The foreword, written by Craig Dykstra, former senior vice president for religion at Lilly Endowment Inc., explains the vision: give teens the opportunity for serious theological inquiry so that together, with the help of theological educators, they can create learning communities and drink in the “prayers, poems, and ideas of generation upon generation who tried to know and worship and be faithful to God” (page xvii). In the Lilly Endowment–funded experiment, participating seminaries were asked to help create new summer programs for high school students that might awaken in them a call to ministry through serious theological exploration and the spiritual practices of vocational discernment. And then, of course, these schools were asked to follow up to see what happened.
Why teenagers? In the opening chapters, co-editors Dean and Hearlson point out that “while as many as 40 percent of teens attend religious youth groups for an extended period of time, three out of four millennials say religion does not matter much to them” (p. 7). To explore this tension — a lot of teens attend youth group but nevertheless say that formal religious practice is not important — seminaries invited teens to experience vocational discernment as it has occurred throughout the history of the church while particularly emphasizing the seminary’s own tradition, whether mainline Protestant, evangelical, or Catholic.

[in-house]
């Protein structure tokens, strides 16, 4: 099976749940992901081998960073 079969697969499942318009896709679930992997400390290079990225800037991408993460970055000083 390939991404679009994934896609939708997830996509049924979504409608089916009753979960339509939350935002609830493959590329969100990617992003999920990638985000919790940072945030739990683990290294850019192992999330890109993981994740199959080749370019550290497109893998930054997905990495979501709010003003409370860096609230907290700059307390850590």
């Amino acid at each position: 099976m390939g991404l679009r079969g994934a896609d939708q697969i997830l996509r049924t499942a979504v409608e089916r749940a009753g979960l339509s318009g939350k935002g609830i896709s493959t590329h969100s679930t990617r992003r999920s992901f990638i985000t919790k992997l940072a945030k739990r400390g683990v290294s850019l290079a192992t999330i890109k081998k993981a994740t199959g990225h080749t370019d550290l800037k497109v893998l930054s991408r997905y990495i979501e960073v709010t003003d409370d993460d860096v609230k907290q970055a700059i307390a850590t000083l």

The grand experiment, which eventually involved 20,000 teens, was launched in 1993. Dykstra and his associate, Christopher Coble, gambled that with Lilly funding, seminaries might be able to address two issues: not just getting talented young people to consider ministry, but also providing vigorous leadership down the line to reform congregations (p. 9).